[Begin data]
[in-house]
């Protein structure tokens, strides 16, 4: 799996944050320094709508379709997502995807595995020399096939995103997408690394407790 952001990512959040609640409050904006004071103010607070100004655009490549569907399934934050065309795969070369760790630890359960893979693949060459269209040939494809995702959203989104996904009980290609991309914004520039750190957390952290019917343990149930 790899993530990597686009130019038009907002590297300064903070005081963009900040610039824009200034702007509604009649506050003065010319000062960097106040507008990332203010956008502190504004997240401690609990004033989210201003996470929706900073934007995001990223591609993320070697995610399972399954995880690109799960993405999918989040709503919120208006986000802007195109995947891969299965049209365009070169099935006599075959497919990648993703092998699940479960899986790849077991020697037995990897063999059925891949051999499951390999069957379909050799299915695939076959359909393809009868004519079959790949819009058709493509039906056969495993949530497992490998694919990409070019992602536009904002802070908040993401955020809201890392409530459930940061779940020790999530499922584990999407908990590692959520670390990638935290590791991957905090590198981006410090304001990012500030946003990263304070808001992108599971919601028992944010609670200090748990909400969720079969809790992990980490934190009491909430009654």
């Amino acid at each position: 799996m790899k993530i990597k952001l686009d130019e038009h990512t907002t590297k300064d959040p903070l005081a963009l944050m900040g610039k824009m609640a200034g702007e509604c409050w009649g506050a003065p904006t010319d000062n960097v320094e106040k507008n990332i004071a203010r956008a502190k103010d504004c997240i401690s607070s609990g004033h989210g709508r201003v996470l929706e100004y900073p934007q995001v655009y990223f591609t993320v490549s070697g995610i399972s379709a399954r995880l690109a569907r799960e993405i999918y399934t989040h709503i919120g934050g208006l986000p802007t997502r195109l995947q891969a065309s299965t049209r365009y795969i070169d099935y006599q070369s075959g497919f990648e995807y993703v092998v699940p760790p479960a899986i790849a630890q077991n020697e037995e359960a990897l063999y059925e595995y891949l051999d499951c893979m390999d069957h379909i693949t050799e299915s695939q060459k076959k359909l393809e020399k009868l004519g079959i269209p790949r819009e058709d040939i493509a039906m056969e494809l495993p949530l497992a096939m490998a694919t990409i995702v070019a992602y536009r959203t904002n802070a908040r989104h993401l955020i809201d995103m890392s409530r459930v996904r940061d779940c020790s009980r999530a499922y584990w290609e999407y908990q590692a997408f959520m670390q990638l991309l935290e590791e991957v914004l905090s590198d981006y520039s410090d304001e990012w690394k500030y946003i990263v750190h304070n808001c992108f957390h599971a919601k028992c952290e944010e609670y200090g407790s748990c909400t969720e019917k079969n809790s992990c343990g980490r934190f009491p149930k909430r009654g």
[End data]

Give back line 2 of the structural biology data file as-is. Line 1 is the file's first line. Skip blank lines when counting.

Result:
């Protein structure tokens, strides 16, 4: 799996944050320094709508379709997502995807595995020399096939995103997408690394407790 952001990512959040609640409050904006004071103010607070100004655009490549569907399934934050065309795969070369760790630890359960893979693949060459269209040939494809995702959203989104996904009980290609991309914004520039750190957390952290019917343990149930 790899993530990597686009130019038009907002590297300064903070005081963009900040610039824009200034702007509604009649506050003065010319000062960097106040507008990332203010956008502190504004997240401690609990004033989210201003996470929706900073934007995001990223591609993320070697995610399972399954995880690109799960993405999918989040709503919120208006986000802007195109995947891969299965049209365009070169099935006599075959497919990648993703092998699940479960899986790849077991020697037995990897063999059925891949051999499951390999069957379909050799299915695939076959359909393809009868004519079959790949819009058709493509039906056969495993949530497992490998694919990409070019992602536009904002802070908040993401955020809201890392409530459930940061779940020790999530499922584990999407908990590692959520670390990638935290590791991957905090590198981006410090304001990012500030946003990263304070808001992108599971919601028992944010609670200090748990909400969720079969809790992990980490934190009491909430009654």